(bekisha via Getty Images)
10. Charity Meat Deduction
Meat packers, butchers and processing plants in South Carolina can earn a $75 state tax credit for each deer carcass they process and donate. You must be licensed with the state or the U.S. Department of Agriculture and you must have a contract with a qualified nonprofit that distributes food to the needy. If you use any of the deer for commercial purposes, you will not qualify for the donation.
At this point, the idea of funding an IRA and snagging a pretty sweet tax break probably sounds good. But what if you're already covered by a 401(k) or other retirement plan through your employer? If that's the case, then you might still manage to claim a deduction for putting money into an IRA -- it just depends on how much you earn. Here's what the 2017 income limits look like when you're covered by an employer-sponsored retirement plan:
Tax Filing Status
Income Limits for IRA Deduction (AGI)
Single or head of household
Married filing jointly
Married filing separately
DATA SOURCE: IRS.
What this means is that if you're single, your AGI last year was $73,000, and you were covered by a retirement plan through your employer, you can't deduct IRA contributions on your return. But if you're single, your AGI last year was $65,000, and you were covered by a retirement plan through work, you can take a partial deduction for the money you put into your IRA. Furthermore, if you're married and don't have a retirement plan through work, but your spouse does, you can't take an IRA deduction if your AGI is over $10,000 if filing separately or over $196,000 if filing jointly.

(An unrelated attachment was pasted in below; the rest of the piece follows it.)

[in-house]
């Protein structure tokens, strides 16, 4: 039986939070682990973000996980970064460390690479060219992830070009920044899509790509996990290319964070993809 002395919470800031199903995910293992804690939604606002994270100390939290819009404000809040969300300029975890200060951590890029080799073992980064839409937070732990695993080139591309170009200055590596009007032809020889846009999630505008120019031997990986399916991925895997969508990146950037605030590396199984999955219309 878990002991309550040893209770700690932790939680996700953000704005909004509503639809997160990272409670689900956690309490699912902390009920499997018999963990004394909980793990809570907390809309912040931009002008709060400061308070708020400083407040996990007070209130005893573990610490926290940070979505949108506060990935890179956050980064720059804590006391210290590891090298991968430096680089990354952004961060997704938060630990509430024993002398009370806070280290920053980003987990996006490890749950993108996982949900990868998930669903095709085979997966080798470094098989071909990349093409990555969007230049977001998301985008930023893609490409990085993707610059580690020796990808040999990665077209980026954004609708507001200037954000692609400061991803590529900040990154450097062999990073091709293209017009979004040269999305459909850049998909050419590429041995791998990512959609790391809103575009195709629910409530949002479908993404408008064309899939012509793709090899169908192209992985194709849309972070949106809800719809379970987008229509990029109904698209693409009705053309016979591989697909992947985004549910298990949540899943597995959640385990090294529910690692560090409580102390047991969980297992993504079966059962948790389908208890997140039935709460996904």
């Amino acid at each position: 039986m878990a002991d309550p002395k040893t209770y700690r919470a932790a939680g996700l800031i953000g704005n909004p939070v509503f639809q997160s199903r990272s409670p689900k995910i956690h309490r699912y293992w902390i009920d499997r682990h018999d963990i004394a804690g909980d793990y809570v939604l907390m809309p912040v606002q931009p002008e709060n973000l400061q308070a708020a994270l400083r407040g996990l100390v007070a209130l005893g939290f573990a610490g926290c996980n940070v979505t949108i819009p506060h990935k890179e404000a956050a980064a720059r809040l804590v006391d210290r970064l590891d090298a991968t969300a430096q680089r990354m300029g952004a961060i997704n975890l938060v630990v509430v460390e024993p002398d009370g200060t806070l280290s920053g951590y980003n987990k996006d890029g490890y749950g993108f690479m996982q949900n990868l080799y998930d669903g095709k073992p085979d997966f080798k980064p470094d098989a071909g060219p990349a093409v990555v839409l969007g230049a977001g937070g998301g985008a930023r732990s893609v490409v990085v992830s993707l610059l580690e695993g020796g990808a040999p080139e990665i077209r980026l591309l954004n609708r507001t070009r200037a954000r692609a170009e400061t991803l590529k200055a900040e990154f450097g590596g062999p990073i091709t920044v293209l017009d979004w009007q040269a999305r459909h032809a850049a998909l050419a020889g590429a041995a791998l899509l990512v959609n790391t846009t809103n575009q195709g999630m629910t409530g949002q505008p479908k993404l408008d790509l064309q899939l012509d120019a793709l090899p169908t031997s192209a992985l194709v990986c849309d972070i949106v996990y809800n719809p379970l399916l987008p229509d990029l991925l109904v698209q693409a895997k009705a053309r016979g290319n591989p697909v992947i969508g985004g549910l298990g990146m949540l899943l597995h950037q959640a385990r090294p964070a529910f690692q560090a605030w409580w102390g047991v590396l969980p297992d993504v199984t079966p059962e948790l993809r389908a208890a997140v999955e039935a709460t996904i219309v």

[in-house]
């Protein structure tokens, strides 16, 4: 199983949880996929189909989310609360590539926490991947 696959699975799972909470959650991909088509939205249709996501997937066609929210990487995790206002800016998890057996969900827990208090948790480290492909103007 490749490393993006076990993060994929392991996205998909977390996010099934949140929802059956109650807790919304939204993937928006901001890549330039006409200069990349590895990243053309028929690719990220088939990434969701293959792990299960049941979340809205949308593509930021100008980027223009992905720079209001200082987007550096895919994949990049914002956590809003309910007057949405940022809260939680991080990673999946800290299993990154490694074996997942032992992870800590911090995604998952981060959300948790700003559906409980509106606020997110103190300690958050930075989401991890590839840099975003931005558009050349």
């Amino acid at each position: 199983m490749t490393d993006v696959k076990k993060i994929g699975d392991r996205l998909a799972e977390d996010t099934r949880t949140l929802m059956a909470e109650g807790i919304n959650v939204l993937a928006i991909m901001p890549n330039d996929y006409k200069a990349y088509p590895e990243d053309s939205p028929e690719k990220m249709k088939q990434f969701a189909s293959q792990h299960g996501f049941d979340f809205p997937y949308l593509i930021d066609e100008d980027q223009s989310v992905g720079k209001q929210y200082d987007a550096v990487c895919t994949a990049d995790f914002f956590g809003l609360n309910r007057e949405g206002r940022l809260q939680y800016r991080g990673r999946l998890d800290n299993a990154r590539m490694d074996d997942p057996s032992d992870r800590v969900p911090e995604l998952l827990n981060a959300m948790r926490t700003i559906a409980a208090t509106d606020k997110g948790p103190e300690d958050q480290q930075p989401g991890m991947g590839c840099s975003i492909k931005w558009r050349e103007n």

Funding last year's IRA is a great way to reap some tax savings, but you'll need to get moving. Though you have until this year's filing deadline to fund your 2017 IRA, which is Tuesday, April 17, 2018, it often takes a day or two for funds to clear your account, so don't expect to walk in on April 17 and get your IRA in order. Rather, fund that account in advance -- today, even. And if you need the extra couple of months to save, mark your calendar now so that you don't forget to make that contribution in time. The IRA deduction is one of the most lucrative tax breaks you can get, so be sure to take full advantage of it while you still can.
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Marriage can help reduce the tax burden for married couples who file jointly. Depending on the incomes, so-called marriage "penalties" can be avoided. If the taxpaying spouses have substantially different salaries, the lower one can pull the higher one down into a lower bracket, reducing their overall taxes.